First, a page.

These emails will contain messages that prompt an action from the target — and usually an action that needs to be taken urgently such as a security alert, account verification request, or notifications about file sharing.
The end goal is to prompt users to click on a malicious link that takes them to a fake account where you proceed to pop in your login credentials. The fake website may closely resemble the legitimate login pages of SaaS platforms, making it difficult for users to discern the deception.
Once users enter their login credentials on the fake website, the attackers harvest this information. The stolen credentials can then be used for unauthorised access to sensitive data stored in the compromised SaaS accounts.
However, for hackers to be successful in stage two of a SaaS attack, they would need to bypass multi-factor identification (MFA). And this is why MFA is a critical step in access protocols.
Developer Account Hacking
In a similar fashion to SaaS phishing, developers are being increasingly targeted by hackers. And because developers typically have unlimited access to IT environments, failing to follow cybersecurity protocols can be potentially damaging.
Developers have to be extra vigilant and you would expect most of them are. If you work with an in-house developer, you obviously have more control and trust over their activity.
The gravest danger lies with businesses that work with external developers. There are two issues. You want reassurance they have not been compromised by hackers, a secondly, that they are not a cybercriminal posing as a developer.
There are also instances in which attackers may impersonate platform administrators, support personnel, or colleagues to trick developers into revealing sensitive information or providing account access. And vice versa. Hackers can impersonate a developer.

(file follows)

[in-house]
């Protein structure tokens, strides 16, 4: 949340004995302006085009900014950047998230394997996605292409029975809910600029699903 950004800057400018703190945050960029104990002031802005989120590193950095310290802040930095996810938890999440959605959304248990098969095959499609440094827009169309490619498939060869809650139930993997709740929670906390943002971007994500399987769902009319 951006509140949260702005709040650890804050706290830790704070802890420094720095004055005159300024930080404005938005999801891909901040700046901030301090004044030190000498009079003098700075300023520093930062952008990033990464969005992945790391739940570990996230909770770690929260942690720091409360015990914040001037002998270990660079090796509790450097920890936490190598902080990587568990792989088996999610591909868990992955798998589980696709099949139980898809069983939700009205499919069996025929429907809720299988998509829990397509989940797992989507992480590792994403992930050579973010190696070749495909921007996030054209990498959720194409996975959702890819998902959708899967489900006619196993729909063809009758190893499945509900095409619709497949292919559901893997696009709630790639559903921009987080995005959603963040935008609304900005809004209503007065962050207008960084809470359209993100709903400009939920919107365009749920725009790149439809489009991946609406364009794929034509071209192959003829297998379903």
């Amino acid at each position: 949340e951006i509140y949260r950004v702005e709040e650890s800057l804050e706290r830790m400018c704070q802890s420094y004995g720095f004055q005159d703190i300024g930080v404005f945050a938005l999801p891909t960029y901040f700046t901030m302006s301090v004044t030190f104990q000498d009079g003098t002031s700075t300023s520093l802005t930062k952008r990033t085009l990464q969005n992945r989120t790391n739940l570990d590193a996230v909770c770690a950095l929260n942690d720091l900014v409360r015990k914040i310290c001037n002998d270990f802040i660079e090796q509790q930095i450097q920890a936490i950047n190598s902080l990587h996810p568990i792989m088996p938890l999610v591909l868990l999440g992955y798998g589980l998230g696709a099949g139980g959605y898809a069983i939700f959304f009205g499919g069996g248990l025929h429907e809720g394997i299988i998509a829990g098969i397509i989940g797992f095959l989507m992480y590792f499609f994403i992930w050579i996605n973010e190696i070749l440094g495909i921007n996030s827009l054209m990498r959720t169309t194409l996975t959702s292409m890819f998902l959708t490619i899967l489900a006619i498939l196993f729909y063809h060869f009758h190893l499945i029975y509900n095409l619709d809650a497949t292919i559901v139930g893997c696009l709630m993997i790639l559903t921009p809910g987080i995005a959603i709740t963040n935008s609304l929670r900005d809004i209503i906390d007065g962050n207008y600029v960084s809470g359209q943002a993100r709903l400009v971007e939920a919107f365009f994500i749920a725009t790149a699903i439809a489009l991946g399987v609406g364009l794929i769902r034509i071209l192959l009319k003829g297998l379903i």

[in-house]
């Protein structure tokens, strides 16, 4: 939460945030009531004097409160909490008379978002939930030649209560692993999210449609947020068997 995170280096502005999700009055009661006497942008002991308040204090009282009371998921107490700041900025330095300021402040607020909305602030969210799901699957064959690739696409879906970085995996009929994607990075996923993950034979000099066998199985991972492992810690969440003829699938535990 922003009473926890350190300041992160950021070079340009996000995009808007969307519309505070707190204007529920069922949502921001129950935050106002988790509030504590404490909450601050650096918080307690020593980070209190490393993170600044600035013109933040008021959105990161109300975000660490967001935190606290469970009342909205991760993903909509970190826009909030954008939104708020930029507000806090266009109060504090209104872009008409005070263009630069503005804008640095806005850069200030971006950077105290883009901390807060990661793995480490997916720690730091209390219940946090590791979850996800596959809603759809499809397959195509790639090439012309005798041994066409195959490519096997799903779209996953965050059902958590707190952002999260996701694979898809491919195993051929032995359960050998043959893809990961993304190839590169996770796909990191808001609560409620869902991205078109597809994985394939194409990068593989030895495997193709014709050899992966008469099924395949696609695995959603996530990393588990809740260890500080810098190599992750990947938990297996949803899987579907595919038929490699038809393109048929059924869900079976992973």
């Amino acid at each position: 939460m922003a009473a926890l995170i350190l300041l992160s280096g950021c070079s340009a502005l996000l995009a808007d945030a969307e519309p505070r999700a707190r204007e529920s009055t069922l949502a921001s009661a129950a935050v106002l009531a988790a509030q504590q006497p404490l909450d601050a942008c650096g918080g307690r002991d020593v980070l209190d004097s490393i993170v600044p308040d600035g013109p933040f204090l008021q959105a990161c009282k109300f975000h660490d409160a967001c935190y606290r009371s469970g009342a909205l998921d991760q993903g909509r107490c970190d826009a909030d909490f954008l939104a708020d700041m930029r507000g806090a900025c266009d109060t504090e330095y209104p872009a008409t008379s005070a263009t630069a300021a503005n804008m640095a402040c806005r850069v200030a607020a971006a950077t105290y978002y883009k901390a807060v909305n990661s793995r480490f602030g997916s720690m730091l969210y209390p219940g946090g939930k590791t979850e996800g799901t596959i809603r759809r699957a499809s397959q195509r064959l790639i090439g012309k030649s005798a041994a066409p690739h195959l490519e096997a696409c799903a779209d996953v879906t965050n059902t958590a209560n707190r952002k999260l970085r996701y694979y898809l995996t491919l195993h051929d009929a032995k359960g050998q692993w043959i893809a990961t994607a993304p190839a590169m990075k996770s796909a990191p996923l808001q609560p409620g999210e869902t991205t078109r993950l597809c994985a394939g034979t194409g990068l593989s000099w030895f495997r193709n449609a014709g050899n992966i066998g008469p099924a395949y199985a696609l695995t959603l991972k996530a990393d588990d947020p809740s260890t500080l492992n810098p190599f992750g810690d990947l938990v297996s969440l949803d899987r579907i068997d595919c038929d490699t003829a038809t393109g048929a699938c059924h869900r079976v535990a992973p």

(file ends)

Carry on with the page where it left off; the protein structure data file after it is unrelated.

If you are working with third-party developers, we strongly recommend installing a proactive and comprehensive approach to cybersecurity. Don’t rely on the developer. Businesses have to take responsibility for reducing the risk of developer account hacking. Speak with our experts for solutions.
QRphishing or Quishing
Of all the latest hacking techniques, QRphishing is the one that sends a shiver down my spine. The use of malicious QR codes is a challenge that could potentially damage millions of small businesses. It’s actually quite alarming how many cafes, bars and restaurants insist on the use of QR codes to access a menu. These menus are left strewn on tables and can easily be replaced by nefarious actors.
Malicious QR codes — or quishing as it is also known — can be used to trigger an exploit that takes advantage of vulnerabilities in the user’s device. This could lead to the installation of malware with a remote control of the device or spyware like keylogger that can detect keystrokes on a keyboard.
Hackers create malicious QR codes designed to resemble legitimate ones, making it challenging for users to distinguish between them. The malicious codes can be distributed through various channels, including printed materials such as posters, brochures or product packaging.